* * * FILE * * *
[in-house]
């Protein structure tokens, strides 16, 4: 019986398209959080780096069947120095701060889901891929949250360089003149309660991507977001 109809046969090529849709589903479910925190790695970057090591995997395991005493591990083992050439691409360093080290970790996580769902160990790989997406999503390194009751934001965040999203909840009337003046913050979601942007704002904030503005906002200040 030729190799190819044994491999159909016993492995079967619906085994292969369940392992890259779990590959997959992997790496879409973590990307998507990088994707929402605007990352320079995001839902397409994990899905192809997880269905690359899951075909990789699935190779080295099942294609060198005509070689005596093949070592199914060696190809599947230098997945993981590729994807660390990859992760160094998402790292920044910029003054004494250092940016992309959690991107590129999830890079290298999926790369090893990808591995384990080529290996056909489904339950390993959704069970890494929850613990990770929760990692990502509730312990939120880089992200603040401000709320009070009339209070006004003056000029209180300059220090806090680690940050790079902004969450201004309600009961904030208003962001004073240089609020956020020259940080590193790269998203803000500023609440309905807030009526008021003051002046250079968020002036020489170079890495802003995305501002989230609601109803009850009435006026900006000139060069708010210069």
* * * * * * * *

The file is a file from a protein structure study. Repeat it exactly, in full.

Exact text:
[in-house]
């Protein structure tokens, strides 16, 4: 019986398209959080780096069947120095701060889901891929949250360089003149309660991507977001 109809046969090529849709589903479910925190790695970057090591995997395991005493591990083992050439691409360093080290970790996580769902160990790989997406999503390194009751934001965040999203909840009337003046913050979601942007704002904030503005906002200040 030729190799190819044994491999159909016993492995079967619906085994292969369940392992890259779990590959997959992997790496879409973590990307998507990088994707929402605007990352320079995001839902397409994990899905192809997880269905690359899951075909990789699935190779080295099942294609060198005509070689005596093949070592199914060696190809599947230098997945993981590729994807660390990859992760160094998402790292920044910029003054004494250092940016992309959690991107590129999830890079290298999926790369090893990808591995384990080529290996056909489904339950390993959704069970890494929850613990990770929760990692990502509730312990939120880089992200603040401000709320009070009339209070006004003056000029209180300059220090806090680690940050790079902004969450201004309600009961904030208003962001004073240089609020956020020259940080590193790269998203803000500023609440309905807030009526008021003051002046250079968020002036020489170079890495802003995305501002989230609601109803009850009435006026900006000139060069708010210069």